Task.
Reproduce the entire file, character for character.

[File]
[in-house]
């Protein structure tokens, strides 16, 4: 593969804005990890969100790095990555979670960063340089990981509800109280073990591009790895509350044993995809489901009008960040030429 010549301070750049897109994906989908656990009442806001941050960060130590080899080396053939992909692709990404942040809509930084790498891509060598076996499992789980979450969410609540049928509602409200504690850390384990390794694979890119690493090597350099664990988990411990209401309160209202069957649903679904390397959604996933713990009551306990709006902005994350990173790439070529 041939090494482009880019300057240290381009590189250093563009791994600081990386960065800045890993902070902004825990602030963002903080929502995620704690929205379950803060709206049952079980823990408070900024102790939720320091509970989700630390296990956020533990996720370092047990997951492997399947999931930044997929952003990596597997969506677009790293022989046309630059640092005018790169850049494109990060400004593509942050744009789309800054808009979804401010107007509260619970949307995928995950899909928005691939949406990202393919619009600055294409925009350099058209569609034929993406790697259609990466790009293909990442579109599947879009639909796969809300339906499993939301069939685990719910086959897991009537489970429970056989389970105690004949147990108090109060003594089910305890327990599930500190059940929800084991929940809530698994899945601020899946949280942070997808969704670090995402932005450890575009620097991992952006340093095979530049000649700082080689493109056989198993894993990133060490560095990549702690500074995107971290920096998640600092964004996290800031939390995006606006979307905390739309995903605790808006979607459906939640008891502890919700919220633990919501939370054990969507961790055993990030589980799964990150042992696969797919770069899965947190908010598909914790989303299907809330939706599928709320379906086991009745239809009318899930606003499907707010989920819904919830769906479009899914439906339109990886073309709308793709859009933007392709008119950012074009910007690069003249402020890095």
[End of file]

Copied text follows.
[in-house]
């Protein structure tokens, strides 16, 4: 593969804005990890969100790095990555979670960063340089990981509800109280073990591009790895509350044993995809489901009008960040030429 010549301070750049897109994906989908656990009442806001941050960060130590080899080396053939992909692709990404942040809509930084790498891509060598076996499992789980979450969410609540049928509602409200504690850390384990390794694979890119690493090597350099664990988990411990209401309160209202069957649903679904390397959604996933713990009551306990709006902005994350990173790439070529 041939090494482009880019300057240290381009590189250093563009791994600081990386960065800045890993902070902004825990602030963002903080929502995620704690929205379950803060709206049952079980823990408070900024102790939720320091509970989700630390296990956020533990996720370092047990997951492997399947999931930044997929952003990596597997969506677009790293022989046309630059640092005018790169850049494109990060400004593509942050744009789309800054808009979804401010107007509260619970949307995928995950899909928005691939949406990202393919619009600055294409925009350099058209569609034929993406790697259609990466790009293909990442579109599947879009639909796969809300339906499993939301069939685990719910086959897991009537489970429970056989389970105690004949147990108090109060003594089910305890327990599930500190059940929800084991929940809530698994899945601020899946949280942070997808969704670090995402932005450890575009620097991992952006340093095979530049000649700082080689493109056989198993894993990133060490560095990549702690500074995107971290920096998640600092964004996290800031939390995006606006979307905390739309995903605790808006979607459906939640008891502890919700919220633990919501939370054990969507961790055993990030589980799964990150042992696969797919770069899965947190908010598909914790989303299907809330939706599928709320379906086991009745239809009318899930606003499907707010989920819904919830769906479009899914439906339109990886073309709308793709859009933007392709008119950012074009910007690069003249402020890095």